Biographies


Nicole Hubley

Butterfly Project Coordinator

Nicole Hubley and graduated from Acadia University in 2008. She began working for MTRI in September of 2017 and has since become the Butterfly Project Coordinator. She engages Nova Scotian youth in environmental education, giving many presentations and seminars throughout the province, both in schools and other events. Monarch butterflies are amazing, and Nicole encourages everyone to plant swamp milkweed as it is the only food source for Monarch caterpillars and important habitat to sutsain, thus they too can enjoy the beauty of Monarchs. Nicole lives in Pleasant River with her husband and son, and you will most often find her in the garden, walking, or taking photos of both wildlife and her family.

Tom Neily

Botanist and Lichenologist

Tom Neily has been surveying the forests and wetlands of Nova Scotia for the Boreal Felt Lichen and other rare cyanolichens for over fifteen years. He is happiest when in the field especially in good habitat which is becoming noticeably more difficult to find. Not content with that challenge he is actively collecting and maintaining a bryophyte collection which currently consists of over four thousand specimens from the maritimes and has found several species previously not recorded for the area. Tom also has an interest in vascular plants, fungi and all species at risk.When not in the woods Tom enjoys adding to the diversity around his home on the north mountain in the Annapolis Valley specializing in not-so-common trees and shrubs.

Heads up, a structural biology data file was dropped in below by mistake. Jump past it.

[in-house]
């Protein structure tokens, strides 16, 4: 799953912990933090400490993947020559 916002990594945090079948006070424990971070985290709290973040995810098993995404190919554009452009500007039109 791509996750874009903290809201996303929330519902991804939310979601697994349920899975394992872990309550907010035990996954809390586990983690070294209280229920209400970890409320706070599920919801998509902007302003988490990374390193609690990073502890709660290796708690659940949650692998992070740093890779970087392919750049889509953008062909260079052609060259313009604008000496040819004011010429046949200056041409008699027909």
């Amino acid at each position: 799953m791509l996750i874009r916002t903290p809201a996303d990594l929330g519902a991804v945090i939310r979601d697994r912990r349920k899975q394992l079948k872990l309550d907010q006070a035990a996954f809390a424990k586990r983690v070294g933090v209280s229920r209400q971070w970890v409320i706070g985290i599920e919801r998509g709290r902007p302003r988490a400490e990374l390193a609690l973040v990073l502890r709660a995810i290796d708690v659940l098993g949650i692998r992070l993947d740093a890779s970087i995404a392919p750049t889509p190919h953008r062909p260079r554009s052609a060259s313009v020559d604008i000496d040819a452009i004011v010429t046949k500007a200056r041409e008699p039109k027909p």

Jeffie McNeil

Co-Director / Species at Risk Biologist

Jeffie McNeil has been working with Blanding's turtles since 1995 when she did her honor's thesis at Acadia University, followed by her MSc thesis. Upon graduation she continued working with Blanding's turtles and other reptiles as recovery coordinator. She is a co-chair of the Reptile and Amphibian Recovery Team and manages the species at risk resource site. She appreciates the privledge of getting to know these long-lived turtles and working with amazing volunteers, staff and students along the way. She enjoys meandering through  wetlands with her sniffer dog, Boomer, and spending time with her husband and son at the family cabin.

Brad Toms

Wildlife Biologist

Brad Toms started working as a Wildlife Biologist for MTRI in 2009.revious to that he studied seabirds and other bird species at risk for Canadian Wildlife Service, Massasauga Rattlesnakes for Parks Canada and Black Bears for the Ontario MNRF. Brad's projects almost always focus on recovering species at risk in Nova Scotia through collaborative studies and stewardship. In his spare time he enjoys staring at the ocean looking for pelagic seabirds, orienteering and spending time at Shingle Lake.